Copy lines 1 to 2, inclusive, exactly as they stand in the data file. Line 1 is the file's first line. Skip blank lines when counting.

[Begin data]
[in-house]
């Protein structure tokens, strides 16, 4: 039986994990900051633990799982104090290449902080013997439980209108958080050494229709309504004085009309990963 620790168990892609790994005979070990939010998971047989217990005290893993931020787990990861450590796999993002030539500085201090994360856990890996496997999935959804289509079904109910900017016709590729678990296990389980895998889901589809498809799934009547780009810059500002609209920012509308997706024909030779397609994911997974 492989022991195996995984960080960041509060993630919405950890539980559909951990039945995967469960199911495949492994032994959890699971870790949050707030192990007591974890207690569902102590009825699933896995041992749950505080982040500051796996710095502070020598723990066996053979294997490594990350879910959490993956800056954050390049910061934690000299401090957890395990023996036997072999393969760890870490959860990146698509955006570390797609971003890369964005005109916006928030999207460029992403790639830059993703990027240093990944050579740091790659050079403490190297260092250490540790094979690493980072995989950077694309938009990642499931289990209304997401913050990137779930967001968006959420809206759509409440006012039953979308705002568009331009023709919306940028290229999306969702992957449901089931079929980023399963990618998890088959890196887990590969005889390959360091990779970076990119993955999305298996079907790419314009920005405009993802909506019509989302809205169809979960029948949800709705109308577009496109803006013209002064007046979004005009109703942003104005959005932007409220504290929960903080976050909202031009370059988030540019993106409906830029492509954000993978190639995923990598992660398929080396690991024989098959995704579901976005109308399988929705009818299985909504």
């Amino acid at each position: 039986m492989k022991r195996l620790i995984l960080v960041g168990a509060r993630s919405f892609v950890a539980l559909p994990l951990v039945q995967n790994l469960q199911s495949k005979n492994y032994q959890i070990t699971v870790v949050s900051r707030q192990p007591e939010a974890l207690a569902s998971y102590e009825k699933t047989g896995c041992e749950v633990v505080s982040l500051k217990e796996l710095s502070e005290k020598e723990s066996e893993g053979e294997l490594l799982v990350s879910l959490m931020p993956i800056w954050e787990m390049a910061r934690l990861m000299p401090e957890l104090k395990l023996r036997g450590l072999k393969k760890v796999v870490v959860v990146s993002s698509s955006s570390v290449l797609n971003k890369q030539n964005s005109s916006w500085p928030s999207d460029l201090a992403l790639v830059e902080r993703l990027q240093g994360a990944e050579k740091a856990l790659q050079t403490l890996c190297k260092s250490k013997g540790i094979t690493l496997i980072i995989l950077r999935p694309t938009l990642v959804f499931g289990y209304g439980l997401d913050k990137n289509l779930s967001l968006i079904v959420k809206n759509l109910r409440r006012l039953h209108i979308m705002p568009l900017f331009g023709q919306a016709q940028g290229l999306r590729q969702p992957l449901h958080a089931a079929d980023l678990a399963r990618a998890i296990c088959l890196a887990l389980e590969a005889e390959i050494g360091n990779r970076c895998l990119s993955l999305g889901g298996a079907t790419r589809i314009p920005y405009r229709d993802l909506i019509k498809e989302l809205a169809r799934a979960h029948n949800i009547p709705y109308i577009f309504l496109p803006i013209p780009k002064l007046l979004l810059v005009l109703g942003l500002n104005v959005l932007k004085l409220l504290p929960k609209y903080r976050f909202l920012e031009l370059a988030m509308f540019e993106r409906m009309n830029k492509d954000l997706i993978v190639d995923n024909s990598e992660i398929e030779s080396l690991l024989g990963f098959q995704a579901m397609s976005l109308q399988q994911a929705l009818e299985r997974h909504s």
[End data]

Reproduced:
[in-house]
């Protein structure tokens, strides 16, 4: 039986994990900051633990799982104090290449902080013997439980209108958080050494229709309504004085009309990963 620790168990892609790994005979070990939010998971047989217990005290893993931020787990990861450590796999993002030539500085201090994360856990890996496997999935959804289509079904109910900017016709590729678990296990389980895998889901589809498809799934009547780009810059500002609209920012509308997706024909030779397609994911997974 492989022991195996995984960080960041509060993630919405950890539980559909951990039945995967469960199911495949492994032994959890699971870790949050707030192990007591974890207690569902102590009825699933896995041992749950505080982040500051796996710095502070020598723990066996053979294997490594990350879910959490993956800056954050390049910061934690000299401090957890395990023996036997072999393969760890870490959860990146698509955006570390797609971003890369964005005109916006928030999207460029992403790639830059993703990027240093990944050579740091790659050079403490190297260092250490540790094979690493980072995989950077694309938009990642499931289990209304997401913050990137779930967001968006959420809206759509409440006012039953979308705002568009331009023709919306940028290229999306969702992957449901089931079929980023399963990618998890088959890196887990590969005889390959360091990779970076990119993955999305298996079907790419314009920005405009993802909506019509989302809205169809979960029948949800709705109308577009496109803006013209002064007046979004005009109703942003104005959005932007409220504290929960903080976050909202031009370059988030540019993106409906830029492509954000993978190639995923990598992660398929080396690991024989098959995704579901976005109308399988929705009818299985909504």